Were you outraged??

We’re outraged. And we expect you were, too. On April 23, 2012, the Washington Post editorial board writers callously dismissed the Fukushima nuclear disaster as “non-catastrophic.”

The Post advocated the continued use of nuclear energy and dismissed Germany's green revolution as an "anti-nuclear frenzy," while omitting inconvenient deal-breakers such as cost, waste, safety, health risks and human rights. The paper taunted Germany and Japan - and the anti-nuclear movement - for looking to renewables but misrepresented Germany’s successes. And they utterly ignored those who have already paid the price for the nuclear fuel chain, like indigenous uranium miners, and its newest victims, the children of Japan whose future has been stolen. You can review the original editorial here. 

Tell the Washington Post what you think!  We're fighing back. Please forward our alert and reference our longer rebuttal document. Write to the editorial board at The Washington Post, 1150 15th St. NW, Washington, DC 20071-0001. Or contact the editorial page editor, Fred Hiatt at or 202-334-7281. You can also contact the Ombudsman, Patrick Pexton, at


Dennis Kucinich decries the folly of nuclear "bet-the-farm" loan guarantees


General Electric Stockholders Seek Freeze on 23 U.S. Fukushima-Design Reactors

The General Electric Stockholders' Alliance, in coalition with Beyond Nuclear and Don't Waste Michigan, sent out a media release after its presentation of an anti-nuclear power shareholder resolution at GE's Annual Meeting in Detroit, Michigan on the eve of the 26th annual commemoration of the Chernobyl nuclear catastrophe.


Could GE have prevented the Fukushima Daiichi catastrophe, involving four GE Mark I reactors? 

NRC file photo of Fermi 2, on the Lake Erie shoreline 35 miles south of Detroit, MichiganThe General Electric Stockholders' Alliance (GESA), Beyond Nuclear, and Don't Waste Michigan has published a media release two days before General Electric's annual shareholders meeting. GESA has tapped Kevin Kamps of Beyond Nuclear, and Michael Keegan of Don't Waste Michigan, to represent its anti-nuclear resolution at the meeting. The meeting is taking place in downtown Detroit, 35 miles north of the Fermi 2 atomic reactor (see photo, left), identical in design to the four reactors involved in the Fukushima nuclear catastrophe.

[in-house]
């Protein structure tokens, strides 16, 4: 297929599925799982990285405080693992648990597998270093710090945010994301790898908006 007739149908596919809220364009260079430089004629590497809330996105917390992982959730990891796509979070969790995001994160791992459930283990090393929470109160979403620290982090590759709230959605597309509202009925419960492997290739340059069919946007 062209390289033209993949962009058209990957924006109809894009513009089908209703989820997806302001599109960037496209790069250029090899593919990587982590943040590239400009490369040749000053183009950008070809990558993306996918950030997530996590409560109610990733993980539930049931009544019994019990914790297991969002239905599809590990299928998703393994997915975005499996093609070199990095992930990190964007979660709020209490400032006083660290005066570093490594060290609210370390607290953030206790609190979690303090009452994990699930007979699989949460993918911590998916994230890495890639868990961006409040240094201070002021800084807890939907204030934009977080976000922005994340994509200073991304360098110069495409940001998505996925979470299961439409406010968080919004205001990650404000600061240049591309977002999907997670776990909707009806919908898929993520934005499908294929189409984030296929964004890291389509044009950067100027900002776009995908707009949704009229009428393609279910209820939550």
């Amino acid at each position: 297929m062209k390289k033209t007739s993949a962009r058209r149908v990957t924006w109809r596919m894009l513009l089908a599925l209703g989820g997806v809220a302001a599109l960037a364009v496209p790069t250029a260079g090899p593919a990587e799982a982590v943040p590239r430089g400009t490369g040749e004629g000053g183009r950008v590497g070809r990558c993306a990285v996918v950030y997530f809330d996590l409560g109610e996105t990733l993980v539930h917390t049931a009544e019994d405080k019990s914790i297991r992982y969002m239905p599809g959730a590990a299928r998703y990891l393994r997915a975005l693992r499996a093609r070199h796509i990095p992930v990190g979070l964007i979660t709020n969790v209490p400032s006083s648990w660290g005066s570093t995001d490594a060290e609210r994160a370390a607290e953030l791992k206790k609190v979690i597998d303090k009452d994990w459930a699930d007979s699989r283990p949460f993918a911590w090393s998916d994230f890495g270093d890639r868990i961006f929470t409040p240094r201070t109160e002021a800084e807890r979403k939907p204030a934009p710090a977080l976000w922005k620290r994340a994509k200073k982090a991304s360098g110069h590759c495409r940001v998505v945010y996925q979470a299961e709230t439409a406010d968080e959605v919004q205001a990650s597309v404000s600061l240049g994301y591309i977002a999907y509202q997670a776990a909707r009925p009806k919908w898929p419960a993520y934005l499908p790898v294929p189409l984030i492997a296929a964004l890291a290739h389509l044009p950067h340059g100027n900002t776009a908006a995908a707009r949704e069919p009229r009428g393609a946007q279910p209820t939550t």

Kevin is quoted: “The high-level radioactive waste storage pool at Fukushima Daiichi Unit 4 is at precarious risk of failure, which would lead to a fire and catastrophic radioactivity release even worse than what has already occurred, due to the lack of radiological containment over the pool. But the Fermi 2 pool contains far more high-level radioactive waste than Fukushima Daiichi Units 1 to 4 put together, and is itself an accident waiting to happen.  With the loss of ability to circulate water, the Fermi 2 irradiated nuclear fuel pool could begin to boil off in 4.2 hours.” 

Michael is quoted: “The potential of a cataclysmic accident at an untested General Electric-Hitachi ESBWR design is always there.   The next greatest immediate impacts are costs associated with the loss of opportunity to move toward renewable and energy efficiency. With the cost of Fermi 3 now projected at $15 billion, and the potential of skyrocketing cost overruns, we can either go nuclear, or pursue the promise of efficiency and renewables, but we can’t do both. To lock the state of Michigan into pursuit of the proposed Fermi 3 is a colossal travesty.”

Reporters and the public can watch the GE Annual Meeting during a live webcast at 10 am EDT on Wednesday, April 25, 2012 at



Fire at closed San Onofre nuclear plant

Despite being shuttered for months, a fire broke out at the already troubled San Onofre nuclear plant in southern California that has been closed since January 31 after a steam tube ruptured and released radioactive steam. The fire was quickly extinguished but environmental organizations and local groups are engaged in keeping the two reactors at the dangerous facility permanently shut down. Even the Nuclear Regulatory Commission has agreed that the plant should not reopen for the time being given problems with the piping and while officials conduct technical investigations at both reactors. The plant sits on a beach near San Clemente in a popular surfing area.